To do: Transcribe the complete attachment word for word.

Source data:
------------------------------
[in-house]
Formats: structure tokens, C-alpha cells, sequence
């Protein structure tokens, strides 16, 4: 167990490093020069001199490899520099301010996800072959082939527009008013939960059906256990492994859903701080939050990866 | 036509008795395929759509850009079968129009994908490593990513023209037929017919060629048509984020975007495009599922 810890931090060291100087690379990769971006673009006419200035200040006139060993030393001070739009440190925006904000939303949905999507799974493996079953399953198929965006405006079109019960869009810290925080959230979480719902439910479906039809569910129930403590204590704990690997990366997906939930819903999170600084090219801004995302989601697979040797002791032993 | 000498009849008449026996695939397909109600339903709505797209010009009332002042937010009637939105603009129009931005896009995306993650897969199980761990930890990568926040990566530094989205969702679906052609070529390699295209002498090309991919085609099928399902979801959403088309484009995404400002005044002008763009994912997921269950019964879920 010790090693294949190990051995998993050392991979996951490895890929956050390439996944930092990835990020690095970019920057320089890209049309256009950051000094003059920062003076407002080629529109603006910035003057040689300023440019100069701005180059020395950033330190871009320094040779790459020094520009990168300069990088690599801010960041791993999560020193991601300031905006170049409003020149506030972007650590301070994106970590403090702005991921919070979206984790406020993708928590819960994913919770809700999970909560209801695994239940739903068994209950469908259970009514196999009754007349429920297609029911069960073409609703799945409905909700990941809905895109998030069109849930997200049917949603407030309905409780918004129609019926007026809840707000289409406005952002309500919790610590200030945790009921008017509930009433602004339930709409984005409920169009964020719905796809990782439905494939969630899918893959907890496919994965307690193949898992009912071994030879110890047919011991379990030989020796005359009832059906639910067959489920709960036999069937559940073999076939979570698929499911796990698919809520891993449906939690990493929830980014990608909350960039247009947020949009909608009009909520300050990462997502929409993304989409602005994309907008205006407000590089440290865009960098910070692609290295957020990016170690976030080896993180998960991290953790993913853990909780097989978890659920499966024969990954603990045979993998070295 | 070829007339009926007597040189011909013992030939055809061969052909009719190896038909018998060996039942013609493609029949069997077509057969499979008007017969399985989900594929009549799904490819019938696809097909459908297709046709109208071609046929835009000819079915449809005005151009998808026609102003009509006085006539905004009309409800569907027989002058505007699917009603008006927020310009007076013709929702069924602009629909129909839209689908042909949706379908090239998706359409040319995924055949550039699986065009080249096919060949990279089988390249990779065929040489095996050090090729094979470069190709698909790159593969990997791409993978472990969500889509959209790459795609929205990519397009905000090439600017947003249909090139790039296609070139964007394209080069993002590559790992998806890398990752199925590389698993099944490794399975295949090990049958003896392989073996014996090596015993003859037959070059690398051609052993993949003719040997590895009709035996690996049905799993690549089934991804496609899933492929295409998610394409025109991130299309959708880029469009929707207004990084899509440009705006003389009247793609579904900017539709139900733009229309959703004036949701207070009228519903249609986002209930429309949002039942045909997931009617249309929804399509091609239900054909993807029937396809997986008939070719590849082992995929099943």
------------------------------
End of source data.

[in-house]
Formats: structure tokens, C-alpha cells, sequence
């Protein structure tokens, strides 16, 4: 167990490093020069001199490899520099301010996800072959082939527009008013939960059906256990492994859903701080939050990866 | 036509008795395929759509850009079968129009994908490593990513023209037929017919060629048509984020975007495009599922 810890931090060291100087690379990769971006673009006419200035200040006139060993030393001070739009440190925006904000939303949905999507799974493996079953399953198929965006405006079109019960869009810290925080959230979480719902439910479906039809569910129930403590204590704990690997990366997906939930819903999170600084090219801004995302989601697979040797002791032993 | 000498009849008449026996695939397909109600339903709505797209010009009332002042937010009637939105603009129009931005896009995306993650897969199980761990930890990568926040990566530094989205969702679906052609070529390699295209002498090309991919085609099928399902979801959403088309484009995404400002005044002008763009994912997921269950019964879920 010790090693294949190990051995998993050392991979996951490895890929956050390439996944930092990835990020690095970019920057320089890209049309256009950051000094003059920062003076407002080629529109603006910035003057040689300023440019100069701005180059020395950033330190871009320094040779790459020094520009990168300069990088690599801010960041791993999560020193991601300031905006170049409003020149506030972007650590301070994106970590403090702005991921919070979206984790406020993708928590819960994913919770809700999970909560209801695994239940739903068994209950469908259970009514196999009754007349429920297609029911069960073409609703799945409905909700990941809905895109998030069109849930997200049917949603407030309905409780918004129609019926007026809840707000289409406005952002309500919790610590200030945790009921008017509930009433602004339930709409984005409920169009964020719905796809990782439905494939969630899918893959907890496919994965307690193949898992009912071994030879110890047919011991379990030989020796005359009832059906639910067959489920709960036999069937559940073999076939979570698929499911796990698919809520891993449906939690990493929830980014990608909350960039247009947020949009909608009009909520300050990462997502929409993304989409602005994309907008205006407000590089440290865009960098910070692609290295957020990016170690976030080896993180998960991290953790993913853990909780097989978890659920499966024969990954603990045979993998070295 | 070829007339009926007597040189011909013992030939055809061969052909009719190896038909018998060996039942013609493609029949069997077509057969499979008007017969399985989900594929009549799904490819019938696809097909459908297709046709109208071609046929835009000819079915449809005005151009998808026609102003009509006085006539905004009309409800569907027989002058505007699917009603008006927020310009007076013709929702069924602009629909129909839209689908042909949706379908090239998706359409040319995924055949550039699986065009080249096919060949990279089988390249990779065929040489095996050090090729094979470069190709698909790159593969990997791409993978472990969500889509959209790459795609929205990519397009905000090439600017947003249909090139790039296609070139964007394209080069993002590559790992998806890398990752199925590389698993099944490794399975295949090990049958003896392989073996014996090596015993003859037959070059690398051609052993993949003719040997590895009709035996690996049905799993690549089934991804496609899933492929295409998610394409025109991130299309959708880029469009929707207004990084899509440009705006003389009247793609579904900017539709139900733009229309959703004036949701207070009228519903249609986002209930429309949002039942045909997931009617249309929804399509091609239900054909993807029937396809997986008939070719590849082992995929099943």